October 30, 2021

Stuart Winchester, the man behind The Storm Skiing Journal & Podcast, is not who you’d expect. First, he lives in Brooklyn, New York. Last time we checked, not a ski town. Second, he did not grow up skiing. But don’t be fooled, Stuart Winchester truly embodies the heart and soul of skiing in America.

The Storm Skiing Journal & Podcast is the back to basics on skiing – the focus, as Stuart puts it is on “lift-served skiing universe where 99 percent of skiers spend 99 percent of their time”. Started just over two years ago, the goal Stuart set out was clear from the start – have it be consistent, relevant, entertaining and valuable. We may be biased, but we think he’s accomplishing that much and more – he is bringing it back to basics, no rad skier bros, no backflips, no backcountry, no cliff drops, just the good old resort skiing we all know and love. 

First, let’s talk about Stuart himself and what brought him to creating The Storm Skiing Journal & Podcast. Stuart grew up in central Michigan and did not attempt skiing until the age of 14 – he attended a school-led trip to Mott Mountain (RIP) and was absolutely beat-up following a day of faceplants. It wasn’t until a few years later when a friend convinced him to head to Snow Snake mountain (200 vertical feet, one chairlift, one rope-tow) – thankfully this time it stuck. Stuart went on to ask for ski equipment for Christmas 1994 and has never looked back. While a guy that lives in Brooklyn may not strike you as a die-hard skier, he is just that. He gets skiing as much as he possibly can with a fulltime job and two young children. While many of these trips are to Mountain Creek, Mount Peter or resorts in the Catskills or Southern Vermont, these are not to be discredited. Last season Stuart hit 40 different resorts! 

Harley Hall Photography at Plattekill
Harley Hall Photography at Plattekill Mountain

It was in the early years of skiing that Stuart got hooked on the media element behind the sport. The magazines painted a picture surrounding the adventure of lift-served skiing across the country, the history, microcultures, all offering similar, but very different experiences. As ski media transitioned to digital, the coverage deliberately shifted away from resort and into extreme skiing and freeskiing. While this is exciting to read about in doses, the average skier is still skiing at the resorts and information on them beyond their own sites is not regularly available. Stuart saw an opportunity to engage with the world of lift-served skiing, sharing good information and talking to the people that actually own, operate and live and breathe resort skiing. He felt that while there is a plethora of ski content out there, no one was covering the basics of resorts, how they are managed, how they make decisions on where to put a new ski lift, or invest in better mid mountain lodges, etc. Thus, The Storm Skiing Journal & Podcast seeks to do just that.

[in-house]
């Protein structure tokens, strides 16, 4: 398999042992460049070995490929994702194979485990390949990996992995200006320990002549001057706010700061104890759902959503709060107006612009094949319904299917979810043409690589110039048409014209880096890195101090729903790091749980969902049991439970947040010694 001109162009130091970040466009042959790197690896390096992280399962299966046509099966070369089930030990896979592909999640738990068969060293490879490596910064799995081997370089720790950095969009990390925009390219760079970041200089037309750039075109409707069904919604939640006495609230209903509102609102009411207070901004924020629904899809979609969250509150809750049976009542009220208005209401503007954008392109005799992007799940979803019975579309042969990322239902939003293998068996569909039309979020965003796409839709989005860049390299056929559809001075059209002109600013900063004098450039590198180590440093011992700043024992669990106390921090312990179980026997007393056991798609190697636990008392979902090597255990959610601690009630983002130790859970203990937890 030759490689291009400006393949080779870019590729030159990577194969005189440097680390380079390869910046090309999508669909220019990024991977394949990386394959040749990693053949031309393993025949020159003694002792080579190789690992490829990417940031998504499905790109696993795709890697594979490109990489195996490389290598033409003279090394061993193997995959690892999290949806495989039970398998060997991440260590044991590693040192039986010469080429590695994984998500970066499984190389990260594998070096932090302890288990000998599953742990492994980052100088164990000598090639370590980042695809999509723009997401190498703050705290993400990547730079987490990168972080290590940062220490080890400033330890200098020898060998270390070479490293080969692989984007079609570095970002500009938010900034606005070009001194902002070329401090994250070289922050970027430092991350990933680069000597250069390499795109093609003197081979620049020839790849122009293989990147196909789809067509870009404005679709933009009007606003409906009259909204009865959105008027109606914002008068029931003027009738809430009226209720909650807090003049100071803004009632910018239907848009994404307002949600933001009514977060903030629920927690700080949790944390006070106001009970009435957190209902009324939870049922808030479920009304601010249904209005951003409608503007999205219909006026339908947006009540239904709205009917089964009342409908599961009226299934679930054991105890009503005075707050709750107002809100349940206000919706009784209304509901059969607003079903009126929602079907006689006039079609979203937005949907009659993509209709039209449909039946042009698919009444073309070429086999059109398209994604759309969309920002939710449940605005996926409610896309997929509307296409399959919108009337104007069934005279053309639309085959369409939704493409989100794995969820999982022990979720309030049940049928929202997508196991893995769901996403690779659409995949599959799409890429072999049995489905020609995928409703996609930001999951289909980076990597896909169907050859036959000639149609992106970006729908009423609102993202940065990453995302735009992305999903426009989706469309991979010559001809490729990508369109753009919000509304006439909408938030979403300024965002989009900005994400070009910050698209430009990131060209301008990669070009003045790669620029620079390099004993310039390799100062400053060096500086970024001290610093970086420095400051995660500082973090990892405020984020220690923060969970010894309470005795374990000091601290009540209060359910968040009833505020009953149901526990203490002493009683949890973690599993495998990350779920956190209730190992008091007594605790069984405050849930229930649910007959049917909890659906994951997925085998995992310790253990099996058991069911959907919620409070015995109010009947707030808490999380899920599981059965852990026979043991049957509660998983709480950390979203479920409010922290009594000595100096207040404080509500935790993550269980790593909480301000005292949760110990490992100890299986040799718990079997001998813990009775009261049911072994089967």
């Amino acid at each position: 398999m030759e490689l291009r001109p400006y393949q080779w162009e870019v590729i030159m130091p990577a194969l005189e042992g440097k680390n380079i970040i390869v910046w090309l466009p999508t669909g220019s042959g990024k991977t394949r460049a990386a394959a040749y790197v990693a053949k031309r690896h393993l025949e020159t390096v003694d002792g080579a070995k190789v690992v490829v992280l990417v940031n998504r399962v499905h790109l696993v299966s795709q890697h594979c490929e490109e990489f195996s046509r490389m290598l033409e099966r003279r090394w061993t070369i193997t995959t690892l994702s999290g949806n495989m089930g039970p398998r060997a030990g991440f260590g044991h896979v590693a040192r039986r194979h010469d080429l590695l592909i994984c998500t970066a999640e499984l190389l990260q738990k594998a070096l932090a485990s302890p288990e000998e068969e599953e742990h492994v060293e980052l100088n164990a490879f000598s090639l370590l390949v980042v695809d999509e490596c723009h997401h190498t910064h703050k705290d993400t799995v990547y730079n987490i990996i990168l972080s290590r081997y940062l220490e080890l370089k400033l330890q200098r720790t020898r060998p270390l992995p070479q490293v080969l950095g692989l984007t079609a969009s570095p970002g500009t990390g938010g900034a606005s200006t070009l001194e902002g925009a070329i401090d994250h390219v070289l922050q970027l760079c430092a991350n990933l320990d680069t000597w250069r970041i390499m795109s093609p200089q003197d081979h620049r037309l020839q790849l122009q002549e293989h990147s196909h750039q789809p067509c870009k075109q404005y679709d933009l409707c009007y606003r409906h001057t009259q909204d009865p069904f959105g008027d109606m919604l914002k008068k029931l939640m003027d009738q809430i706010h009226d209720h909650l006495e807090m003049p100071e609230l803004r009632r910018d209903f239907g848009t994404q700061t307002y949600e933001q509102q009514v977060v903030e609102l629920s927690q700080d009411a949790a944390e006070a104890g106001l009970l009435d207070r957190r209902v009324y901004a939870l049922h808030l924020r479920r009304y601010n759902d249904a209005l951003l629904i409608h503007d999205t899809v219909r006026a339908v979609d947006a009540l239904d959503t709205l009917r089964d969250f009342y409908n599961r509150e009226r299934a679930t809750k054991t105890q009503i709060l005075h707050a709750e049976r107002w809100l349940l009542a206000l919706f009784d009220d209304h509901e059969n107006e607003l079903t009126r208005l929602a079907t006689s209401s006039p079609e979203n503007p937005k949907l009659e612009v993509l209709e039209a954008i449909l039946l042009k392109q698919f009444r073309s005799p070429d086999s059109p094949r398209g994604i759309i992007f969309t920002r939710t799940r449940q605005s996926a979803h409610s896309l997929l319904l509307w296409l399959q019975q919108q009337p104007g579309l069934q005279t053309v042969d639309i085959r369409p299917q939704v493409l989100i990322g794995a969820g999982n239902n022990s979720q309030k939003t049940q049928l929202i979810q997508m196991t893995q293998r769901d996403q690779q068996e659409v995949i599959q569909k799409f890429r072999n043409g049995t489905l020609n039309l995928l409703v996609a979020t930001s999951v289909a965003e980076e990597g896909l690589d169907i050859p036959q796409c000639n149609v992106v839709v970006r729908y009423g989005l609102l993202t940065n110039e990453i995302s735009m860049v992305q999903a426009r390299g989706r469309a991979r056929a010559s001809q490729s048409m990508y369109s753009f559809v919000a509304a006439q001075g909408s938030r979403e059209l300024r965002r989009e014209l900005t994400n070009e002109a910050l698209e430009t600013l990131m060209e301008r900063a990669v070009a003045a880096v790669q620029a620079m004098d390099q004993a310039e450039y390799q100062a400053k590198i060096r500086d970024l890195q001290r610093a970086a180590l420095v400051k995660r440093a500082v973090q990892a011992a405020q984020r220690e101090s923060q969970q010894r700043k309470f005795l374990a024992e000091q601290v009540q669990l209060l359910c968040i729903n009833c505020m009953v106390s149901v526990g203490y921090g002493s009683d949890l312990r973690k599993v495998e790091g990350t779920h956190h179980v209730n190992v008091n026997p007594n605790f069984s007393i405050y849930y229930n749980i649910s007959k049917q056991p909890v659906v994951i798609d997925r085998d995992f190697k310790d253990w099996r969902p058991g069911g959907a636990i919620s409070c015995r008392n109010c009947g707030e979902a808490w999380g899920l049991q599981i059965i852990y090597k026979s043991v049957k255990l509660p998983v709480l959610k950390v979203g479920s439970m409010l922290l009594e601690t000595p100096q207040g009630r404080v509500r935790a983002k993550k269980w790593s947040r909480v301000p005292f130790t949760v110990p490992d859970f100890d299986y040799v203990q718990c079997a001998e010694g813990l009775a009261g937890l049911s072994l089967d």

Stuart considers himself to be a writer first and a podcaster second. While he’s had the opportunity to interview the best in the business, his real joy comes from the written portion of the newsletter, analyzing the latest news from the industry, specifically passes, resort infrastructure updates and who Vail is buying now. In his view, the podcast is the gateway to journal subscribers and not the other way around. We, of course, asked him about his favorite interviews to date… in Stuart’s words, “the best interviews are with people that don’t have bosses, they speak freely and show their individualism, spirit of thinking differently”. 

But to answer my question, here are some of Stuart’s favorites. Four of the six are independently run mid-size ski areas with fiercely loyal skiers, but Stuart made it clear that the podcast loves both indie mountains and the big names in the game equally. Give them a listen!

Industry trends seem to be heading in a somewhat sour direction (Powdr’s Fast Tracks being the most recent example), but it’s not all bad. Stuart believes that there is a deliberate shift to management of the overall skier experience – controlling crowding by putting in more robust uphill capacity while reducing the number of passes sold. Colorado’s Arapahoe Basin is an early adopter to this mentality; they left the Epic pass and are replacing their mid-mountain Lenawee triple chair with a six pack. When I hear this I immediately think, more expensive! But Stuart points out that while pass prices will continue to creep up, they cannot get too high and be above the price of the Epic and Ikon pass for the sake of not losing those skiers to the competition. Smaller resorts across the country will continue to market themselves as such and tell a story that skiers want to be a part of. 

Ultimately, The Storm Skiing Journal & Podcast won us over for being on top of the latest from the industry, interviewing the individuals behind the resorts and for its honesty. Do yourself a favor and subscribe to receive The Storm Skiing Journal & Podcast content right to your inbox.

Thank you to Harley Hall for the photographs of Stuart from last season at Plattekill Mountain

conSKIerge co-founder

Charlotte Miller caught the ski bug early from her dad. An avid skier and gearhead, Charlotte claims Sugarbush, Vermont and Alta/Snowbird, Utah as her home mountains. In addition, she has explored many other resorts throughout North America and northern Japan. Despite having a job in the corporate world, she skis 40+ days a year. She is an Ambassador for Atomic. Warning – while she loves to share her love for the mountains with others, don’t try to keep up with her on the hill – it won’t end well.